Natural Products
Customer Reviews
Hormone Learning
Wellsprings Store
RSS feed

Why Do I Pee So Much at Night?

Lack of sleep from hot flushes is one thing, but is your bladder also a problem?

 
 

Does your bladder nag you out of bed overnight? If you have to go to the bathroom more than once during 6-8 hours of  sleep, you might have nocturia.

Nocturia is the increased need to urinate at night. While asleep, we produces more hormones that slow down kidney function and decrease urine production.

This combination reduces the need for us to urinate during the night and helps with uninterrupted sleep. Repeatedly getting up can reduce both the duration and quality of sleep.

Your body may make too much urine, or your bladder can’t hold enough. Sometimes it’s both.

There are many possible causes. Some need medical treatment, others you can manage on your own so let’s look at what might be affecting you?

What causes it?

There are four different types of incontinence affecting millions of women. These are:

1.  stress incontinence – when urine leaks out at times when your bladder is under pressure; for example, when you cough or laugh
2.  urge incontinence – when urine leaks as you feel a sudden, intense urge to pass urine, or soon afterwards
3.  overflow incontinence (chronic urinary retention) – when you’re unable to fully empty your bladder, which causes frequent leaking
4. total incontinence – when your bladder can’t store any urine at all, which causes you to pass urine constantly or have frequent leaking

It’s also possible to have a mixture of both stress and urge urinary incontinence.

What you drink, and when, will affect you

You may just be taking in too much fluid, or too close to bedtime, and if you have nocturia you should avoid drinking water in the late evening

Drinking an adequate amount of water during the day is still important because unless you are drinking too much, reducing total intake does not usually help.

However, close to bedtime, try to reduce or avoid alcohol, ,tea, coffee, cocoa or hot chocolate and colas or carbonated drinks.

The need to urinate is increased by caffeine and alcohol and caffeine can also make it more difficult to fall asleep.

People should see a doctor to rule out other possible underlying conditions if they are experiencing persistent nocturia.

Best advice? Drink less several hours before you go to sleep, don’t have alcohol or caffeine late in the day and always go to the bathroom before you go to bed.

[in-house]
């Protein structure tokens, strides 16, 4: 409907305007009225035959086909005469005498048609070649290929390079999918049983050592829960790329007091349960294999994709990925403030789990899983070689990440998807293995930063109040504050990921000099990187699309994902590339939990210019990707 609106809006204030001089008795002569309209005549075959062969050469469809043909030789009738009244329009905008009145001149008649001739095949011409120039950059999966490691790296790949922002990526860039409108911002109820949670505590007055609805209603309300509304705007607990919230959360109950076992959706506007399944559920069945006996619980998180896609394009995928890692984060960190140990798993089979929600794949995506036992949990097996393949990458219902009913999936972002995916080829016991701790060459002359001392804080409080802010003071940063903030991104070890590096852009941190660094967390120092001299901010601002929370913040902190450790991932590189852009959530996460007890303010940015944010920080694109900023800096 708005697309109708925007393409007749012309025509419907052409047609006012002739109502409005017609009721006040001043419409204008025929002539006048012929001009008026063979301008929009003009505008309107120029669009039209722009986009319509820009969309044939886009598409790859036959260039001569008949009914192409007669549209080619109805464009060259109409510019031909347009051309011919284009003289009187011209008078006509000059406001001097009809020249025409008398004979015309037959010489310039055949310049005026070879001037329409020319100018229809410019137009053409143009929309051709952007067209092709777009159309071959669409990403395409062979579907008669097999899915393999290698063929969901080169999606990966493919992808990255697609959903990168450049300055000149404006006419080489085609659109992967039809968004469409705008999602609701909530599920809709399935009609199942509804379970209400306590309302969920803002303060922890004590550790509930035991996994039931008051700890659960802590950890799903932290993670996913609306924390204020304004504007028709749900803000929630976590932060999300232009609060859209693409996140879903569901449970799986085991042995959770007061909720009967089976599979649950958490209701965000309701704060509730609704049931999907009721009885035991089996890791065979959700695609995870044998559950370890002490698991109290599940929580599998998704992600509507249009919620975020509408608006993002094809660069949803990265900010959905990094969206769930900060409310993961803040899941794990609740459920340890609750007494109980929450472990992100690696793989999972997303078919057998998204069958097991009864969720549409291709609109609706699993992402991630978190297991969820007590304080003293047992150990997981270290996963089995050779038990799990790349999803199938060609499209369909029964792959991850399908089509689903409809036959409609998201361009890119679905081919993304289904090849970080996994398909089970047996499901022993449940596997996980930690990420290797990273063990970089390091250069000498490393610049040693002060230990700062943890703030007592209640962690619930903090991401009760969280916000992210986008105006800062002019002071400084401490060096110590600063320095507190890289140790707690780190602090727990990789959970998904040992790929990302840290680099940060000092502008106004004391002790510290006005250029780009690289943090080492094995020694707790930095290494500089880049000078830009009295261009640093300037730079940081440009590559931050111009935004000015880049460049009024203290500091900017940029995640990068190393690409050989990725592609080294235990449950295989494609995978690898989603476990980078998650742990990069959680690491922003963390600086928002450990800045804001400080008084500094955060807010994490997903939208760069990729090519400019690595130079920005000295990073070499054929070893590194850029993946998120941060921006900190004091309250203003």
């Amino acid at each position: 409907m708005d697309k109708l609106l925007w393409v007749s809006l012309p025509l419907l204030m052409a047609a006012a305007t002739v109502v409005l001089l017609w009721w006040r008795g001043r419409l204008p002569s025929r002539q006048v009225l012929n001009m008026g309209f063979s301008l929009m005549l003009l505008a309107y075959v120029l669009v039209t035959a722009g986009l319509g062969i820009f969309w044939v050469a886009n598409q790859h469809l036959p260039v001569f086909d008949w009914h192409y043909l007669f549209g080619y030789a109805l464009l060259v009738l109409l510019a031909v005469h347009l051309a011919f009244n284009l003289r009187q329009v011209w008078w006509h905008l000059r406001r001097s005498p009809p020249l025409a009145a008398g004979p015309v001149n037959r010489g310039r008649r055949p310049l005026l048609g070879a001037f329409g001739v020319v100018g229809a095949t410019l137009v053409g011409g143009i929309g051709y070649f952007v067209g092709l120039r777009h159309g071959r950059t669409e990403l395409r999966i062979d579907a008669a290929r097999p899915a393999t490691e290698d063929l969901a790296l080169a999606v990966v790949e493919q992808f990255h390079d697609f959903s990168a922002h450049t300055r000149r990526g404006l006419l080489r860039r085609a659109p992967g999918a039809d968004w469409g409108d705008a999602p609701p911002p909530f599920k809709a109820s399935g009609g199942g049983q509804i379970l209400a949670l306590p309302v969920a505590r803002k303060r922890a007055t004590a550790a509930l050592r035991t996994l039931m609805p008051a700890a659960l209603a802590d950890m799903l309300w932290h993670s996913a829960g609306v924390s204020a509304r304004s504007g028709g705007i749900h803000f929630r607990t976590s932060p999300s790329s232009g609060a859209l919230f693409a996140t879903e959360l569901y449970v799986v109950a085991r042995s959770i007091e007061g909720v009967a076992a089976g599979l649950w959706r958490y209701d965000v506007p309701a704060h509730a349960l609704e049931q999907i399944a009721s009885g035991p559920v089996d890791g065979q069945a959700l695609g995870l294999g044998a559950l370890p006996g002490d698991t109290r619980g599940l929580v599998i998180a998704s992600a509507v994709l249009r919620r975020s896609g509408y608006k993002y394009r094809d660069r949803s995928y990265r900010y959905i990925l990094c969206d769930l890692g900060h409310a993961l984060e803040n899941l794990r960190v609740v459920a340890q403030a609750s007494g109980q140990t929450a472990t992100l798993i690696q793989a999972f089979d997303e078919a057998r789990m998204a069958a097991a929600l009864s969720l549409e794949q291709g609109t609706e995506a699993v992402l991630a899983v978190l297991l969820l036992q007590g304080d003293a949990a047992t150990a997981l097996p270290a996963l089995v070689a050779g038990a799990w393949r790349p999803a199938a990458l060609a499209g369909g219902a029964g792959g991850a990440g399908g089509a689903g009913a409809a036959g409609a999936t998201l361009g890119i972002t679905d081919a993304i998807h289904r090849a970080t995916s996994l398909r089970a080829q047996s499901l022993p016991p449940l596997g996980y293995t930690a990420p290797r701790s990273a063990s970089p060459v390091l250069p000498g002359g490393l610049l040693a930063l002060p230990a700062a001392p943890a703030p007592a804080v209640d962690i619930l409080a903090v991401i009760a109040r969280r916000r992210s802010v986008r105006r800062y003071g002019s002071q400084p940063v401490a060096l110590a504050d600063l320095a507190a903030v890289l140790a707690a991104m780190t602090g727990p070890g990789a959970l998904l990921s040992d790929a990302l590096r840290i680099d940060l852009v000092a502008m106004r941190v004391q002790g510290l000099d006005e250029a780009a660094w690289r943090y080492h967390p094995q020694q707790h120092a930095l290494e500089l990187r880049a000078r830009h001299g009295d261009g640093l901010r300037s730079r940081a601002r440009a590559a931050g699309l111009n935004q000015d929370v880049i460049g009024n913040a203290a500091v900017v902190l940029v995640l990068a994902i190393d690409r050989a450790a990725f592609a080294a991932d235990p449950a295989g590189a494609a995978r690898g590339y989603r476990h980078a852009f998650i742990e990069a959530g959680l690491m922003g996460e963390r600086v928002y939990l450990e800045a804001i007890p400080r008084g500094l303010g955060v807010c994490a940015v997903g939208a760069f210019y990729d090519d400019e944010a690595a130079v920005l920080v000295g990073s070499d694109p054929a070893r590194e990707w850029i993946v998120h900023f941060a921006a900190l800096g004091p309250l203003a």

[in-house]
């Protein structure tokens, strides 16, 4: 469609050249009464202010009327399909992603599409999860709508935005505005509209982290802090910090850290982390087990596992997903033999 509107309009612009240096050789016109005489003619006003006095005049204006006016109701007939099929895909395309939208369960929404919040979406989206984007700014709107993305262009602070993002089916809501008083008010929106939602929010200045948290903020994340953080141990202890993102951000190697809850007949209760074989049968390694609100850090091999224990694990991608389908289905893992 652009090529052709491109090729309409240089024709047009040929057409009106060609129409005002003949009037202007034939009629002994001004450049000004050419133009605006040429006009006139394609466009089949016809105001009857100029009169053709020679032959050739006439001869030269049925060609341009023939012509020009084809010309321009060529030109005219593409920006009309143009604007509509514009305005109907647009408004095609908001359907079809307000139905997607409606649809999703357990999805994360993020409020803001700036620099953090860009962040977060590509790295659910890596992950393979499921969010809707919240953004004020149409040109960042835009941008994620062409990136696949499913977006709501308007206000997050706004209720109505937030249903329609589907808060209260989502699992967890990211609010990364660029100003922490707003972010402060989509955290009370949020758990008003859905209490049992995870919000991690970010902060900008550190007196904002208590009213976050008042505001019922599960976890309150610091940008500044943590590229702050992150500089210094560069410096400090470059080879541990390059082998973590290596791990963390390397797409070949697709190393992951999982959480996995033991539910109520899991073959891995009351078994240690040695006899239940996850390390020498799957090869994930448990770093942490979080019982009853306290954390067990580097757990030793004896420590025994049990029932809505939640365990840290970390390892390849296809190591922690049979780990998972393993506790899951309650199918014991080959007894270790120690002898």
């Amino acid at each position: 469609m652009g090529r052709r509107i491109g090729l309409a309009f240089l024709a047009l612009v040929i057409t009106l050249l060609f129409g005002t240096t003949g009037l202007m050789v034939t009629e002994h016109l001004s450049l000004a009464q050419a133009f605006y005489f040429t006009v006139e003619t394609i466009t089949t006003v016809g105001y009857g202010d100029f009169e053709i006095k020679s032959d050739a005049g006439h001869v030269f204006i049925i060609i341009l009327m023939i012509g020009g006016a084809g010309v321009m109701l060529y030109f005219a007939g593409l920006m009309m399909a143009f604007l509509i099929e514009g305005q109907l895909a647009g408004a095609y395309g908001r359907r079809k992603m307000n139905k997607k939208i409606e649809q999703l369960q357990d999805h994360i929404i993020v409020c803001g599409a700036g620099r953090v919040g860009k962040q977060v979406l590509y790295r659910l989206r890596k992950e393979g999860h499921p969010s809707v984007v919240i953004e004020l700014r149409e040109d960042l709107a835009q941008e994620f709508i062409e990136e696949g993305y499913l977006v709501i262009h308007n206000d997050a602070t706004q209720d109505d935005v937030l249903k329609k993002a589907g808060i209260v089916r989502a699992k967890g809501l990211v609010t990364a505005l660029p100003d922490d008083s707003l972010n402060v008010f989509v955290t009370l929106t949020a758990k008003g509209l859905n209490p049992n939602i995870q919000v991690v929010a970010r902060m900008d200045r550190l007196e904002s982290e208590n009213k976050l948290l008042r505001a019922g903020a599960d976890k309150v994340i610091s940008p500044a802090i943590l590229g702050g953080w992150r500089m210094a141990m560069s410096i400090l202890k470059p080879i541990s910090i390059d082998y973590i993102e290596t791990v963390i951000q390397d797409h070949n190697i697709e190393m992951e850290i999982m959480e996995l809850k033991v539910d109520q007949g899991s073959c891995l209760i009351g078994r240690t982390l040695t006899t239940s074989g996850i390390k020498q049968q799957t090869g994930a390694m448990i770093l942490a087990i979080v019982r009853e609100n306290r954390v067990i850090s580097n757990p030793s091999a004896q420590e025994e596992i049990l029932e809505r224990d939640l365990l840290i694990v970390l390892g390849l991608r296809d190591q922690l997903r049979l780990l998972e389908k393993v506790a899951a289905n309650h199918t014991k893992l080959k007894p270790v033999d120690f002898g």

Infection might be a contributory factor

A urinary tract infection (UTI) triggers a need to pee more during the day and at night. Some common symptoms include: pain when you pee, your stomach may ache, and you might have a fever.

Your doctor can diagnose and treat a UTI but initially you can try these simple tips: stay hydrated, drink plenty of water so urine is not concentrated, always go to the toilet immediately you have the urge – don’t hold on to it.

Cranberry juice, probiotics and vitamin C help some women and so does good sexual hygiene and always wiping from front to back to avoid any contamination.

Is it menopause?

Unfortunately, the older you are, the more likely you are to need to pee at night. Urinary incontinence, or loss of bladder control, is a frustrating problem because as you age, your body produces less of a hormone that helps concentrate urine so that you can hold it until the morning.

When you’re older you’re also more likely to have other health problems that make you need to pee overnight. Your gender can play a role, too:

After menopause, you make less oestrogen and that can cause changes in the urinary tract that make you have to go more often.

If you’ve had children, the muscles in your pelvis may be weaker, too.

Check your medications

Some medicines pull fluid out of your system and make you pee more. If you think this is related then ask your doctor and you might solve the problem by taking them earlier in the day, or the doctor may be able to change your medication.

Sleep issues

Sometimes it’s not the urge to pee that wakes you — but once you’re up, you need to go. That can happen if you have restless legs syndrome, hot flushes, ongoing (chronic) pain, or depression.

There’s also a connection between sleep apnea and having to go at night but treating the sleep disorder usually solves the nighttime peeing problem, too.

Helpful information: 

If you have a sensitive bladder there are many things that can trigger urination, but this article might be helpful too.

12 Everyday Items That Can Irritate the Bladder